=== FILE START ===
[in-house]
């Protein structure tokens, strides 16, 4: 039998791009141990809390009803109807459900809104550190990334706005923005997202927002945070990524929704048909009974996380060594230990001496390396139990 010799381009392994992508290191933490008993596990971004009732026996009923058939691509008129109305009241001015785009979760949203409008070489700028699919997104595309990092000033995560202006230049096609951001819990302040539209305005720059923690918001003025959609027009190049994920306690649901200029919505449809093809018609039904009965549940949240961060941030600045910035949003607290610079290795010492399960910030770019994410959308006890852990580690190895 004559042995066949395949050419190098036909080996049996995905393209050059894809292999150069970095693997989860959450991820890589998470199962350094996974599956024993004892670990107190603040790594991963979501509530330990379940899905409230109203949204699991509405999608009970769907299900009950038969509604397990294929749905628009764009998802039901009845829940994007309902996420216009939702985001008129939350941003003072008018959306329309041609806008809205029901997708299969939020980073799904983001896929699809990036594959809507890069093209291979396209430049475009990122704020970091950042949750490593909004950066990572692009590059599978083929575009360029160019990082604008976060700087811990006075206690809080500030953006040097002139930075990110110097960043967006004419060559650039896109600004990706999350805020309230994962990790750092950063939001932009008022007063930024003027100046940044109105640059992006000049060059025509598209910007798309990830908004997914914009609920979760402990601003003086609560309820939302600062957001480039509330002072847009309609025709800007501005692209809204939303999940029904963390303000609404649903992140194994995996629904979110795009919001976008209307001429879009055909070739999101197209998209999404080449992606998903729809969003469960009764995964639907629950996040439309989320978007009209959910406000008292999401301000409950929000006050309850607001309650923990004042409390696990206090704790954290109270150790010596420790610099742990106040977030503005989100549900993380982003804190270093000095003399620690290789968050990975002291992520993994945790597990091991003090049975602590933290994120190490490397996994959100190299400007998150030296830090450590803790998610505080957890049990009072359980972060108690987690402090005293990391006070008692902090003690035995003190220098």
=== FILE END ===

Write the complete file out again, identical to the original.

[in-house]
């Protein structure tokens, strides 16, 4: 039998791009141990809390009803109807459900809104550190990334706005923005997202927002945070990524929704048909009974996380060594230990001496390396139990 010799381009392994992508290191933490008993596990971004009732026996009923058939691509008129109305009241001015785009979760949203409008070489700028699919997104595309990092000033995560202006230049096609951001819990302040539209305005720059923690918001003025959609027009190049994920306690649901200029919505449809093809018609039904009965549940949240961060941030600045910035949003607290610079290795010492399960910030770019994410959308006890852990580690190895 004559042995066949395949050419190098036909080996049996995905393209050059894809292999150069970095693997989860959450991820890589998470199962350094996974599956024993004892670990107190603040790594991963979501509530330990379940899905409230109203949204699991509405999608009970769907299900009950038969509604397990294929749905628009764009998802039901009845829940994007309902996420216009939702985001008129939350941003003072008018959306329309041609806008809205029901997708299969939020980073799904983001896929699809990036594959809507890069093209291979396209430049475009990122704020970091950042949750490593909004950066990572692009590059599978083929575009360029160019990082604008976060700087811990006075206690809080500030953006040097002139930075990110110097960043967006004419060559650039896109600004990706999350805020309230994962990790750092950063939001932009008022007063930024003027100046940044109105640059992006000049060059025509598209910007798309990830908004997914914009609920979760402990601003003086609560309820939302600062957001480039509330002072847009309609025709800007501005692209809204939303999940029904963390303000609404649903992140194994995996629904979110795009919001976008209307001429879009055909070739999101197209998209999404080449992606998903729809969003469960009764995964639907629950996040439309989320978007009209959910406000008292999401301000409950929000006050309850607001309650923990004042409390696990206090704790954290109270150790010596420790610099742990106040977030503005989100549900993380982003804190270093000095003399620690290789968050990975002291992520993994945790597990091991003090049975602590933290994120190490490397996994959100190299400007998150030296830090450590803790998610505080957890049990009072359980972060108690987690402090005293990391006070008692902090003690035995003190220098």